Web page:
Real World: Germany 20 v Australia 5

Just after Anzac Day is a good time to reflect on our collective failure to meet the challenge of altering Australia’s energy mix.

We all know coal is plentiful in the wide brown (oh yeah!) land, and that our polluting power stations produce cheap electricity, but that’s just the problem: it pollutes, to use an old-fashioned word. And one day the coal will run out (what’s left after exports to China), which is why it’s called a finite resource. Now, which part of that do people not understand?

Oh, and yes, there’s a high probability that it’s also changing the climate.

A study by the University of Technology and Melbourne Business School on Australian attitudes towards society, politics and the economy has confirmed that we are ‘effectively indifferent to global and societal issues’. Concerns about industrial pollution, climate change, renewable energy, and depletion of energy resources fell dramatically compared to 2007. Attitudes in the UK and USA to environmental sustainability were equally parochial and selfish, and in stark contrast to Germany, where global issues ranked high.

An excellent ABC Radio program, ‘Germany and Renewable Energy’ explains Germany’s twenty year experience of building a renewable energy network. National laws on feed-in tariffs were passed in 1990, and in 2000 with twenty year contracts. The cost of photovoltaics is tumbling, and demand so strong that Germany cannot manufacture enough at present. The base load power and economic viability of renewables there are demonstrably clear. Germany averages 1738 hours of sunshine a year, or 4.8 hours a day.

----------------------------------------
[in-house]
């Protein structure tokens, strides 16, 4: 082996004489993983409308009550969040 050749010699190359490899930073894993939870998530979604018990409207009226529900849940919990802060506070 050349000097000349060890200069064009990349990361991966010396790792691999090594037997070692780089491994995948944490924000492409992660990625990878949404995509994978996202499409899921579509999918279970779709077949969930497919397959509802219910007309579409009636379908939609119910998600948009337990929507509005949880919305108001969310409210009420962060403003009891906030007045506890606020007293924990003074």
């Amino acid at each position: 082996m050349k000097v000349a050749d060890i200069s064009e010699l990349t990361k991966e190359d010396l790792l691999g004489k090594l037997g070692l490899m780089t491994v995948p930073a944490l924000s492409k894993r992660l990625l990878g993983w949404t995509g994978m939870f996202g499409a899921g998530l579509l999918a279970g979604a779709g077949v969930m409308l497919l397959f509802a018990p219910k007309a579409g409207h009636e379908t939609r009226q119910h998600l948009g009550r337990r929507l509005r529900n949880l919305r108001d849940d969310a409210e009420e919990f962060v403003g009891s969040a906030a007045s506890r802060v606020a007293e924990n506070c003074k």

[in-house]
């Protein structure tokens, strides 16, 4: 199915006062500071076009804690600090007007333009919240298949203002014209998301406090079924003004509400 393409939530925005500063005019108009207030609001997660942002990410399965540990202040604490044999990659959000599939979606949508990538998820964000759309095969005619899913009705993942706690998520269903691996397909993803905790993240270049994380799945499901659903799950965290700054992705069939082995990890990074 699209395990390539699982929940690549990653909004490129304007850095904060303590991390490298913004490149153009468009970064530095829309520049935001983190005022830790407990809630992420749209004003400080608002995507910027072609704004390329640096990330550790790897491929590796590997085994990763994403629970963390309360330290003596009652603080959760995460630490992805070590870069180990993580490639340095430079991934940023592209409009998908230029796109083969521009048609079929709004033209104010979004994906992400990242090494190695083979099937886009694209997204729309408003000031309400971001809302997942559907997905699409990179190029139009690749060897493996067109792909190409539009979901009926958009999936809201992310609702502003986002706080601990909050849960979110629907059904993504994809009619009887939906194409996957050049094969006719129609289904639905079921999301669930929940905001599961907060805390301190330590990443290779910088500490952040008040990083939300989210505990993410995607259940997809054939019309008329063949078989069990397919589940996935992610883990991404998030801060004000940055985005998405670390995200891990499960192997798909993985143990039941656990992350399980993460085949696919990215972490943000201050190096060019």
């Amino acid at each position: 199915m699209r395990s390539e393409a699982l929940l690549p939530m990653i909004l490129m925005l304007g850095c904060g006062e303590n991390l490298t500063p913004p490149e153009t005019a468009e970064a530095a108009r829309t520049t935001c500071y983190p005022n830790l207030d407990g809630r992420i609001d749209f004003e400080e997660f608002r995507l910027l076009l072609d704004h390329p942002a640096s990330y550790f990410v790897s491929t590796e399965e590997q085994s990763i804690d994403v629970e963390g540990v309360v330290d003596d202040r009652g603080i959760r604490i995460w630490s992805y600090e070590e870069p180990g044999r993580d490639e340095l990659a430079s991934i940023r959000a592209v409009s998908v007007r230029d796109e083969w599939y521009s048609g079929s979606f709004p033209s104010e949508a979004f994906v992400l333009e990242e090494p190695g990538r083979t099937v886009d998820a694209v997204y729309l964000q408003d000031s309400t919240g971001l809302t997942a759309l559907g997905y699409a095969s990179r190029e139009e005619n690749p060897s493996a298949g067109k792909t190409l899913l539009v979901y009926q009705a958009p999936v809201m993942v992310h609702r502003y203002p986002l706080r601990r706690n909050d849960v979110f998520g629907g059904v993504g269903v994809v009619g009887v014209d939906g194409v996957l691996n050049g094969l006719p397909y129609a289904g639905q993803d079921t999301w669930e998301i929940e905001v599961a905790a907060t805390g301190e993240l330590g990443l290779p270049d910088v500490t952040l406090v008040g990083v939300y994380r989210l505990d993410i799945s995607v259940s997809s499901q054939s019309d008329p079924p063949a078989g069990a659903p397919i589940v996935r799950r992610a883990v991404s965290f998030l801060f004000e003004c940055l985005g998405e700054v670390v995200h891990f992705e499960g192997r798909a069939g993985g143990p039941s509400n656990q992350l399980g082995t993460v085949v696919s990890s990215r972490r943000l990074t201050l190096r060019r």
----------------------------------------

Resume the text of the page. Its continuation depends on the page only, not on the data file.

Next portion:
We have that much before breakfast! And finding plenty of wind in our empty continent is also a no-brainer. Geo-thermal, bio-mass and other renewable methods can make up the energy mix.

Wake up Australia!

Germany has grown its renewable energy from 2% of total supplies in 1990 to 20% in 2012; meantime Australia has managed to finally get to 5%. Anzac spirit my arse. At that rate Germany will reach 100% renewable energy by 2030, and decommission all nuclear power stations. ‘Beyond Zero Emissions’ shows that Australia could also reach 100% renewables before then using existing technologies.

What’s missing is political leadership, and our collective will, which may involve sacrifices.

Lest we forget indeed, wombats!

Eats, roots & leaves a mess.

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